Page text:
PPS.  Fr. Schmemann provides an interesting test for H-ween.  Somewhere in his journals he says that the chiefest question is how the objective in the faith is made subjective.  Feasts and fasts appear to be viable means thereto.  Now, what objective truth is it that is being subjectively experienced in H-ween?  If there is one, then maybe it is a religious celebration from which we should abstain.  If not, then it is what it seems to be--a meaningless, national  carnival night.
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« Reply #258 on: August 12, 2008, 03:42:25 PM »


Orthodoxy!

Think Orthodoxy!

We will be able to understand each other and help each other then.

But is Orthodoxy to be identified SOLELY with the monastic, ascetic struggle to escape the world, as you would suggest?
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« Reply #259 on: August 12, 2008, 04:38:01 PM »

Seriously?  Scottish?  I think my leg is being pulled....
It's an obscure reference. I'm hoping someone will be able to decipher it.
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« Reply #260 on: August 12, 2008, 04:40:52 PM »

But is Orthodoxy to be identified SOLELY with the monastic, ascetic struggle to escape the world, as you would suggest?

Good question!

Yes!

"Oh my brethren love not the world neither the things that are in the world; the world is passing away and the lusts thereof for all is passing".

This is what the apostles commanded for us to observe.

But I believe you already knew the answer to this question.

Considering all the various posts on this thread; your post is quite odd and out of place. Just as my posts are.

I pray that your question was sincere. My response is.

God bless you+++
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« Reply #261 on: August 12, 2008, 04:54:20 PM »

Beware the witches' coven.




Nice pictures!

Proverbs 22:6 ("train a child in the way he should go")

Keep up the good work!

May I offer simple words of God to His Church since we have resorted to pictures of children to help support a point. I thought the word of God a very good picture as well since it makes the ultimate point of all.

1 Thessalonians 5:21-22 ("Test everything. Hold on to the good. Avoid every kind of evil.")

James 1:27 ("keep oneself from being polluted by the world")

3 John 1:11 ("do not imitate what is evil")

Romans 12:9 ("abhor what is evil. Cling to what is good.")

Deuteronomy 18:9-14 (do not learn to imitate detestable ways, including spiritists, sorcerers and witchcraft)

Ephesians 5:11-12 ("Have nothing to do with the fruitless deeds of darkness" / "live as children of light")

1 Timothy 4:1 (don't "follow deceiving spirits and things taught by demons")

1 Corinthians 10:21
2 Corinthians 6:14-17 ("what fellowship can light have with darkness?")

Philippians 4:8 (think about pure, lovely, noble things)

1 Corinthians 11:1 ("follow the example of Christ")

1 Corinthians 10:31 ("whatever you do, do everything for the glory of God")   James 4:7-8 (submit yourselves to God / resist the devil / purify your hearts)

Ezekiel 44:23 ("…teach my people… to distinguish between the unclean and the clean.")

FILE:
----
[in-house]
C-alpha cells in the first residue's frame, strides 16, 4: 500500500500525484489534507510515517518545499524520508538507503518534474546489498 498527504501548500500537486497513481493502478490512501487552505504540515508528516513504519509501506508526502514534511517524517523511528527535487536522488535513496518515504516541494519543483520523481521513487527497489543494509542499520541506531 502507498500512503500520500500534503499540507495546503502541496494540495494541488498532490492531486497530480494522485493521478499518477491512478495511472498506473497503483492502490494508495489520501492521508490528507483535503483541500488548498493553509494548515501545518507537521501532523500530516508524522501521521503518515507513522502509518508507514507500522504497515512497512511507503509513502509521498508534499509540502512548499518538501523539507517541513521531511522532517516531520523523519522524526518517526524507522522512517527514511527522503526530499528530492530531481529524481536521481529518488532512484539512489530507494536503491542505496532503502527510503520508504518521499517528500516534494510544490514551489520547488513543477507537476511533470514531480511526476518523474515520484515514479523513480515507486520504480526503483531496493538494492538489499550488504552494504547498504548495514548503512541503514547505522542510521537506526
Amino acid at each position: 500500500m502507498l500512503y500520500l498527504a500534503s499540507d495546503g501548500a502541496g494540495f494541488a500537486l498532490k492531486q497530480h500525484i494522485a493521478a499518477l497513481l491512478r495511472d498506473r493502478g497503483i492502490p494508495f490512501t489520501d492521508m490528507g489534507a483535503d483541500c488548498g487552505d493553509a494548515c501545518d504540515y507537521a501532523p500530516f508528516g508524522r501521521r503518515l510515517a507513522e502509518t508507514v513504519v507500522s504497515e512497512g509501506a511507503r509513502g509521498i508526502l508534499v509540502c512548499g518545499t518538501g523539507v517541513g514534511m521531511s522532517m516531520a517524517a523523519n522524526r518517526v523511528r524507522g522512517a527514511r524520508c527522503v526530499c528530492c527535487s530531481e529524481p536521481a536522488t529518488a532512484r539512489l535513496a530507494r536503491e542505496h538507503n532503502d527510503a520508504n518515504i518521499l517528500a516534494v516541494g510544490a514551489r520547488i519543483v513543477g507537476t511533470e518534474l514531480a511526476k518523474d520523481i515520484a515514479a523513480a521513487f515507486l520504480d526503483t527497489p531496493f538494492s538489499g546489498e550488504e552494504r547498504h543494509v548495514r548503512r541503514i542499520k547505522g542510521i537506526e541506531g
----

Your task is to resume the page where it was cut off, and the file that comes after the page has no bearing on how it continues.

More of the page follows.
Proverbs 22:6 ("train a child in the way he should go")

Matthew 18:6 ("if anyone causes one of these little ones who believe in me to sin…")

Hosea 4:6 ("My people are destroyed for lack of knowledge.")

John 3:19-20 (people love darkness instead of light)

Romans 13:12 ("put aside the deeds of darkness and put on the armor of light.")

Ephesians 6:11-18 ("take your stand against the devil's schemes.")

1 John 5:19

2 Chronicles


The readings in scripture is endless that point us to the way of God in our lives.
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« Reply #262 on: August 12, 2008, 04:55:41 PM »

Good question!

Yes!
So you condemn as non-Orthodox any idea that contradicts your strict, ascetic view of the faith, even though the sanctification of times, places, and even cultures has become very much a part of the prevailing Orthodox ethos?

Quote
"Oh my brethren love not the world neither the things that are in the world; the world is passing away and the lusts thereof for all is passing".

This is what the apostles commanded for us to observe.
But what of how Tradition has come to interpret what the Apostles commanded us to observe?  At least equal in strength to the ascetic ethos of the monastics is the sacramental ethos that sees everything in the world as potentially manifesting the sanctifying life of Jesus Christ.  Would you deny that this is also part of Tradition?

Quote
But I believe you already knew the answer to this question.

Considering all the various posts on this thread; your post is quite odd and out of place. Just as my posts are.

Indeed!  Quite out of place, but necessary to address a mentality that, though truthful insofar as it goes, is potentially quite imbalanced and even judgmental.  Besides, within the context of a discussion of whether we should feel free to celebrate Halloween or not, a critique of the spiritual foundation of your strict opposition to Halloween is not exactly so far out of place.

Quote
I pray that your question was sincere. My response is.

God bless you+++
And also you, Deacon.
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« Reply #263 on: August 12, 2008, 05:05:18 PM »

Nice pictures!

Proverbs 22:6 ("train a child in the way he should go")

Keep up the good work!

May I offer simple words of God to His Church since we have resorted to pictures of children to help support a point. I thought the word of God a very good picture as well since it makes the ultimate point of all.

1 Thessalonians 5:21-22 ("Test everything. Hold on to the good. Avoid every kind of evil.")

James 1:27 ("keep oneself from being polluted by the world")

3 John 1:11 ("do not imitate what is evil")